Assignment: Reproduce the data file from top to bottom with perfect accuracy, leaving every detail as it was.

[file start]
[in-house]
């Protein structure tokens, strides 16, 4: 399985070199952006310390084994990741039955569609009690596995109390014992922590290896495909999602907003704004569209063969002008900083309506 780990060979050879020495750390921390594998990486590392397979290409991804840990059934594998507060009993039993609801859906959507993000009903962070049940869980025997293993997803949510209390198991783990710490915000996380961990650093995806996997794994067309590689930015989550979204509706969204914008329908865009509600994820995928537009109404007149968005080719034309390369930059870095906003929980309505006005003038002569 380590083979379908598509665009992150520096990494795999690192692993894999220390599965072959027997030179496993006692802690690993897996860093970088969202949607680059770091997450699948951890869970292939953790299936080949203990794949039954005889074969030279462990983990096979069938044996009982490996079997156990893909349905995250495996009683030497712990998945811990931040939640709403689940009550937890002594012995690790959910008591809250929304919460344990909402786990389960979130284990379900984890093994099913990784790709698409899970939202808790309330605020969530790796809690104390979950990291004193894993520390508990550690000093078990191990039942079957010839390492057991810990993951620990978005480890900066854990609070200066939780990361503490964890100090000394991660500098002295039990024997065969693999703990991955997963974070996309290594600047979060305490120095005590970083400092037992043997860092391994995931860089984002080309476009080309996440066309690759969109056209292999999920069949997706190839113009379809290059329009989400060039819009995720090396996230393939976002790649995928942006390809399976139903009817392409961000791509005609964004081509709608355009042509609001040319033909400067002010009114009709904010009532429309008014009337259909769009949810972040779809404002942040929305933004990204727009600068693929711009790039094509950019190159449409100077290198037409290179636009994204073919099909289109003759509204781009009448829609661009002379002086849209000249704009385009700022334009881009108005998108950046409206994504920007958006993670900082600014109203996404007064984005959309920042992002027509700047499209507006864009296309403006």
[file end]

[in-house]
């Protein structure tokens, strides 16, 4: 399985070199952006310390084994990741039955569609009690596995109390014992922590290896495909999602907003704004569209063969002008900083309506 780990060979050879020495750390921390594998990486590392397979290409991804840990059934594998507060009993039993609801859906959507993000009903962070049940869980025997293993997803949510209390198991783990710490915000996380961990650093995806996997794994067309590689930015989550979204509706969204914008329908865009509600994820995928537009109404007149968005080719034309390369930059870095906003929980309505006005003038002569 380590083979379908598509665009992150520096990494795999690192692993894999220390599965072959027997030179496993006692802690690993897996860093970088969202949607680059770091997450699948951890869970292939953790299936080949203990794949039954005889074969030279462990983990096979069938044996009982490996079997156990893909349905995250495996009683030497712990998945811990931040939640709403689940009550937890002594012995690790959910008591809250929304919460344990909402786990389960979130284990379900984890093994099913990784790709698409899970939202808790309330605020969530790796809690104390979950990291004193894993520390508990550690000093078990191990039942079957010839390492057991810990993951620990978005480890900066854990609070200066939780990361503490964890100090000394991660500098002295039990024997065969693999703990991955997963974070996309290594600047979060305490120095005590970083400092037992043997860092391994995931860089984002080309476009080309996440066309690759969109056209292999999920069949997706190839113009379809290059329009989400060039819009995720090396996230393939976002790649995928942006390809399976139903009817392409961000791509005609964004081509709608355009042509609001040319033909400067002010009114009709904010009532429309008014009337259909769009949810972040779809404002942040929305933004990204727009600068693929711009790039094509950019190159449409100077290198037409290179636009994204073919099909289109003759509204781009009448829609661009002379002086849209000249704009385009700022334009881009108005998108950046409206994504920007958006993670900082600014109203996404007064984005959309920042992002027509700047499209507006864009296309403006």